Tag Archives: client loyalty

10 keys of successful delegation to enhance client service

Introducing our first guest post by Greg De Simone, a certified business coach at FocalPoint Coaching on the 10 keys of successful delegation. I love the way Greg’s points tie so nicely into improving the customer experience…

I recently read a post from a Kirsten Hodgson, a LinkedIn connection and a marketing specialist for professional service firms, titled, “Eight Questions Every Professional Should Ask When Taking New Work Instructions.”   The pervasive thought that came through was that establishing expectations with clarity was mission critical when bringing on new clients.  I couldn’t agree more.   Cleary defined expectations agreed upon at the outset of an engagement or on-going relationship are essential if client retention is one of your key metrics.

Here are the eight questions Kirsten posed:

  1. What outcome are you looking to achieve?
  2. How important is this work to you/your organisation?
  3. What’s your deadline for this work?
  4. What are you looking for from us? All the options or our recommendation?
  5. What’s your budget for this work?
  6. Do you need to present the advice to anyone internally?
  7. Will you be our key contact on this matter?
  8. How frequently would you like progress updates and what format would you like us to communicate these in (e.g. face-to-face, phone, email)?

It also struck me how similar the fundamental concepts in those questions were compared to a delegation workshop I routinely deliver titled,  “The 2nd Most Powerful Time Management Tool – delegation for the business professional.”  The workshop summarizes the ten keys of delegation that I, as a Brian Tracy certified FocalPoint business coach, use to help improve my clients’ productivity and profitability.

Here’s a brief summary of the 10 keys to delegation:

  1. Focus on your high value activities
  2. Do what you do best….. delegate the rest
  3. Delegate based on demonstrated competence
  4. Define task clearly
  5. Set a deadline
  6. Establish milestones
  7. Agree on resources
  8. Agree on consequences
  9. Put it in writing
  10. Inspect what you inspect

Notice how clarity and expectation setting are woven into most of the key items.   So, just as we want our relationships with our clients clearly defined with mutually agreed upon expectations, so do our employees when we delegate tasks, activities and projects.    By following these steps (both Kirsten’s and mine) any professional practice can improve the performance of their staff which in turn will lead to improved client service.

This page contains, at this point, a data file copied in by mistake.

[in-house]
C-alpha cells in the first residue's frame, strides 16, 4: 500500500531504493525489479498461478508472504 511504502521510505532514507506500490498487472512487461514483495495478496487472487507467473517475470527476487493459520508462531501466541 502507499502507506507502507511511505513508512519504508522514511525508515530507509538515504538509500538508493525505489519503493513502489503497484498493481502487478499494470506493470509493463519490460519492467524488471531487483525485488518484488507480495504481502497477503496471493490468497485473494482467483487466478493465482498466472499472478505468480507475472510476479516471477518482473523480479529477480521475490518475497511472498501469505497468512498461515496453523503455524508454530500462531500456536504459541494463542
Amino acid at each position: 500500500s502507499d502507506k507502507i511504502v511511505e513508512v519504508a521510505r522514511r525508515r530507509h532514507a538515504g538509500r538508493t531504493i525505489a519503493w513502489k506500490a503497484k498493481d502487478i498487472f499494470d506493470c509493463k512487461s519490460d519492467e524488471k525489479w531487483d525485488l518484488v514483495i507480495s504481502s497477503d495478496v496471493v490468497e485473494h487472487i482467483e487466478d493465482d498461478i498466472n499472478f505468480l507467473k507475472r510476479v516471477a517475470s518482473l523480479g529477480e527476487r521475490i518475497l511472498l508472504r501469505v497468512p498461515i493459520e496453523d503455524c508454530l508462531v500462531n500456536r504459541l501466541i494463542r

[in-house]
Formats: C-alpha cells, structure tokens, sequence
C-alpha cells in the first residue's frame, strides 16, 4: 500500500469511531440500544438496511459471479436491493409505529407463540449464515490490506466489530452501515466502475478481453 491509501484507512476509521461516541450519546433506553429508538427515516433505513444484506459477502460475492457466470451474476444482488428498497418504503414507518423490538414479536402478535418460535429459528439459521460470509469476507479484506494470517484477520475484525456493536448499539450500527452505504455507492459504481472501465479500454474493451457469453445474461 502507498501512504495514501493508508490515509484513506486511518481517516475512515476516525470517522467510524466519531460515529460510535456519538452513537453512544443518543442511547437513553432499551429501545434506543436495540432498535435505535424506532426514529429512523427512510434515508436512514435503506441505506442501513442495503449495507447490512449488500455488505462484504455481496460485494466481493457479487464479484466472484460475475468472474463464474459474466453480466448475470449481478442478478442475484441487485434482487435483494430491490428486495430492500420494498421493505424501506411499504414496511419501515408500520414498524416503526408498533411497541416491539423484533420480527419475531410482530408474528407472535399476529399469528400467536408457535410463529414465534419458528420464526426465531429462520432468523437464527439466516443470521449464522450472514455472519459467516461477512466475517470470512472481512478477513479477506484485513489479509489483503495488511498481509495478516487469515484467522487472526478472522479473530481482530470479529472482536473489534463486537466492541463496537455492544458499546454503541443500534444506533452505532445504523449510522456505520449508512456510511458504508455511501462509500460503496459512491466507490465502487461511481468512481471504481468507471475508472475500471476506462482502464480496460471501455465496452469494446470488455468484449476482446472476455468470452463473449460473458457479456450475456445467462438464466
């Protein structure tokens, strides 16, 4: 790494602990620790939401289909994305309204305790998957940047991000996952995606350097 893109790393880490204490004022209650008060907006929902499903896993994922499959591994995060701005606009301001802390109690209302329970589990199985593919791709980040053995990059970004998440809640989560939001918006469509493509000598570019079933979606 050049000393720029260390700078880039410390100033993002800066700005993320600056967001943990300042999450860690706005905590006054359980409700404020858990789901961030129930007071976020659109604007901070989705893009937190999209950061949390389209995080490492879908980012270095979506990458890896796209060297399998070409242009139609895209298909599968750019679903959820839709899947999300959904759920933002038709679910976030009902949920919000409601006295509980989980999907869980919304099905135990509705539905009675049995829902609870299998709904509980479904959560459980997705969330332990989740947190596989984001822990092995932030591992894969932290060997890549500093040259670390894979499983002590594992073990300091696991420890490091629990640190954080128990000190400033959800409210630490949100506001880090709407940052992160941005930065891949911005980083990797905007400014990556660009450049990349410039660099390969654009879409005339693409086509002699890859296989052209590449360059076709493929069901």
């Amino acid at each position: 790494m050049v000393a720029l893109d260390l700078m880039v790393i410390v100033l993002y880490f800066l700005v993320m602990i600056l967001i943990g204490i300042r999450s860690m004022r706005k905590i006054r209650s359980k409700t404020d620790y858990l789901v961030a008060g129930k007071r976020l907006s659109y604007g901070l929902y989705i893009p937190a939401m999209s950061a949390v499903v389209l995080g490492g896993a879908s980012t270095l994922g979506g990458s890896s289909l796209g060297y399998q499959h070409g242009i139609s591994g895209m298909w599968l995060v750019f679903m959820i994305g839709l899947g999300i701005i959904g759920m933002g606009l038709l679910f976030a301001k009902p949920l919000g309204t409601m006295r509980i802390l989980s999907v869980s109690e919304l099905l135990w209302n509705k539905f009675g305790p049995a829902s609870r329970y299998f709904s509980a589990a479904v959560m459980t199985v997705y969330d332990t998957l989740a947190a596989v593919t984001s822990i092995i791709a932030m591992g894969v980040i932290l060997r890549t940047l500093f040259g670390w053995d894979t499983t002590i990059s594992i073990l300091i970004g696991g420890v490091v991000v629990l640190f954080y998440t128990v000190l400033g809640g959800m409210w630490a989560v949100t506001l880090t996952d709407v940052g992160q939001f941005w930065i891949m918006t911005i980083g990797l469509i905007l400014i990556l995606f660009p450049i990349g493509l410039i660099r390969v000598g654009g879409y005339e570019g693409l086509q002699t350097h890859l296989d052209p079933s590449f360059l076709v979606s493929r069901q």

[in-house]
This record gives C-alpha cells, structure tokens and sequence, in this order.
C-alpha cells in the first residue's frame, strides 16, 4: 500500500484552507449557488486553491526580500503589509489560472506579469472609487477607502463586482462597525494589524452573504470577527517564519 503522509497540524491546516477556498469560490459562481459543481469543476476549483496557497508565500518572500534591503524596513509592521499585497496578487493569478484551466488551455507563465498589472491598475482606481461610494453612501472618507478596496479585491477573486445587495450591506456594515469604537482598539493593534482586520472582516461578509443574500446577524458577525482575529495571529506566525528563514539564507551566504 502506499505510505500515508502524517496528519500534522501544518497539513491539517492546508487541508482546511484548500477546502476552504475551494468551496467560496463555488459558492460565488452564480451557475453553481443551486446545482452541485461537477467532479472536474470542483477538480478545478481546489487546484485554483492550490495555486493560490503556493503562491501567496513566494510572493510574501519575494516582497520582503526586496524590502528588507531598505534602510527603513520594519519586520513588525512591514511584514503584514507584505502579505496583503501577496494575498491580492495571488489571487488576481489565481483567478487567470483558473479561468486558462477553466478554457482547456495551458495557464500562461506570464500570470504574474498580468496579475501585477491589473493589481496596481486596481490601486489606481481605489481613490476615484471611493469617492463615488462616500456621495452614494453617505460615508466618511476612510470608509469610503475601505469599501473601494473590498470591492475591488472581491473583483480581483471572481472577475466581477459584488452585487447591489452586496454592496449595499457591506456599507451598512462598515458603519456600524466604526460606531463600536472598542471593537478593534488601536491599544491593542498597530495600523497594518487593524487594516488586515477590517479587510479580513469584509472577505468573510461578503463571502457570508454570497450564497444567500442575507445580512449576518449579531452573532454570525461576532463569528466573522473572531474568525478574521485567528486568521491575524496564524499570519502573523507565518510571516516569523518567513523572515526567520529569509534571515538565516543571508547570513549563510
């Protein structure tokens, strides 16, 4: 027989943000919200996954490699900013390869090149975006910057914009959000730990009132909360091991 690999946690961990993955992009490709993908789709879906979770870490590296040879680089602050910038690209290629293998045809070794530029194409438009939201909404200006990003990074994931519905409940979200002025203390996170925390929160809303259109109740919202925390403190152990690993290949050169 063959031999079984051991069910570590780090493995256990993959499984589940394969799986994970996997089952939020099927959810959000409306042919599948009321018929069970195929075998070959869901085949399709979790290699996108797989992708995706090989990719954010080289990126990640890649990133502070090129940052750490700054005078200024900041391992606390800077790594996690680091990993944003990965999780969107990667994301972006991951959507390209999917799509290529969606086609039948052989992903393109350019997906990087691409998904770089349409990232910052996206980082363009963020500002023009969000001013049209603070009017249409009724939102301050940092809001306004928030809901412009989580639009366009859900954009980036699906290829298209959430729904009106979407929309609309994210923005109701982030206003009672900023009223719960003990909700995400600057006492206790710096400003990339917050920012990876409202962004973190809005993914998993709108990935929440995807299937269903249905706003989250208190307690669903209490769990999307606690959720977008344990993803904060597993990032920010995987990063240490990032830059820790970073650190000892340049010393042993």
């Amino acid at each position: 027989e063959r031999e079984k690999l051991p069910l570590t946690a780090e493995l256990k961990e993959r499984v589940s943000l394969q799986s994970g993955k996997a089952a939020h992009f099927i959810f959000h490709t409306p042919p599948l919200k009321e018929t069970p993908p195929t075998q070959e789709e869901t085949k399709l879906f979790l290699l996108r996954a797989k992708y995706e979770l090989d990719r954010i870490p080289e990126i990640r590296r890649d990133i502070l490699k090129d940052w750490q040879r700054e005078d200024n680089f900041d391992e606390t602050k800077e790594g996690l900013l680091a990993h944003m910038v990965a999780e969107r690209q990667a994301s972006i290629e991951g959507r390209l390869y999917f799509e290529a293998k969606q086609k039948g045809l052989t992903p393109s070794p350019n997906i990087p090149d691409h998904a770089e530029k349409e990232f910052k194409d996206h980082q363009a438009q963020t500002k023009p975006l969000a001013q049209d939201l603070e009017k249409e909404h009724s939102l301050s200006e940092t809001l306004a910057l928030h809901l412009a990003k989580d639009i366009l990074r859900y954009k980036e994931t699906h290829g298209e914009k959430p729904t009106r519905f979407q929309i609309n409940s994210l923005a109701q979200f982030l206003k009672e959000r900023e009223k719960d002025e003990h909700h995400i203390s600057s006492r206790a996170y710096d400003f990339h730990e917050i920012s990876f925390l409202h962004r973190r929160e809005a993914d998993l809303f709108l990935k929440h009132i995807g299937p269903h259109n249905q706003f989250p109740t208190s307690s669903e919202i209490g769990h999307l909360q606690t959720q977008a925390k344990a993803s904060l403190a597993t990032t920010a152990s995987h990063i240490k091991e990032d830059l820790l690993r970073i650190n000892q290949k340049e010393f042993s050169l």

What other things do you think are critical when delegating work/tasks? 

Are there any other tips you’d add to Greg’s list? 

Eight questions every professional should ask when taking new work instructions

When talking to clients of professional services firms, one of the most common issues they raise is that their providers don’t always deliver what it is they are expecting. It’s very easy to listen to a client’s brief, assume you understand their requirements, and to go off and do the work but I strongly believe that, in order to avoid misunderstandings (and often huge frustrations on both sides) professionals need to ask questions to clarify their client’s needs at the outset.
While you should never ask anything that you could find out from the client’s website or other publicly available information, the questions below will go a long way to avoiding mismatched expectations:
  1. What outcome are you looking to achieve?
  2. How important is this work to you/your organisation?
  3. What’s your deadline for this work?
  4. What are you looking for from us? All the options or our recommendation?
  5. What’s your budget for this work?
  6. Do you need to present the advice to anyone internally?
  7. Will you be our key contact on this matter?
  8. How frequently would you like progress updates and what format would you like us to communicate these in (e.g. face-to-face, phone, email)?
What other questions do you think professionals should ask their clients when taking new instructions? 
Do you have any examples of how doing this has helped your business? 

Do you learn from your wins as well as your losses?

Tom Kane, in his legal marketing blog, published a great post about learning from departing clients as well as from opportunities you miss out on. He provided some good advice about conducting ‘loss reviews’ and keeping channels of communication open with prospects and clients who choose to go elsewhere.

While it’s true that you learn a lot from your ‘losses’, I also believe you can learn a lot from your wins. As well as conducting ‘loss reviews’ I would also recommend professional services firms conduct ‘win reviews’ in order to find out:

  • why the client selected you,
  • what aspects of your approach and style they liked, and
  • what could be improved.

This is particularly important in a competitive tender situation. We had a client who won a major contract through a rigorous RFP process. We interviewed the company following our client’s win and found out some great information our client has been able to apply to future tenders. What was particularly interesting is that the reasons our client believed they had won, were not the reasons at all!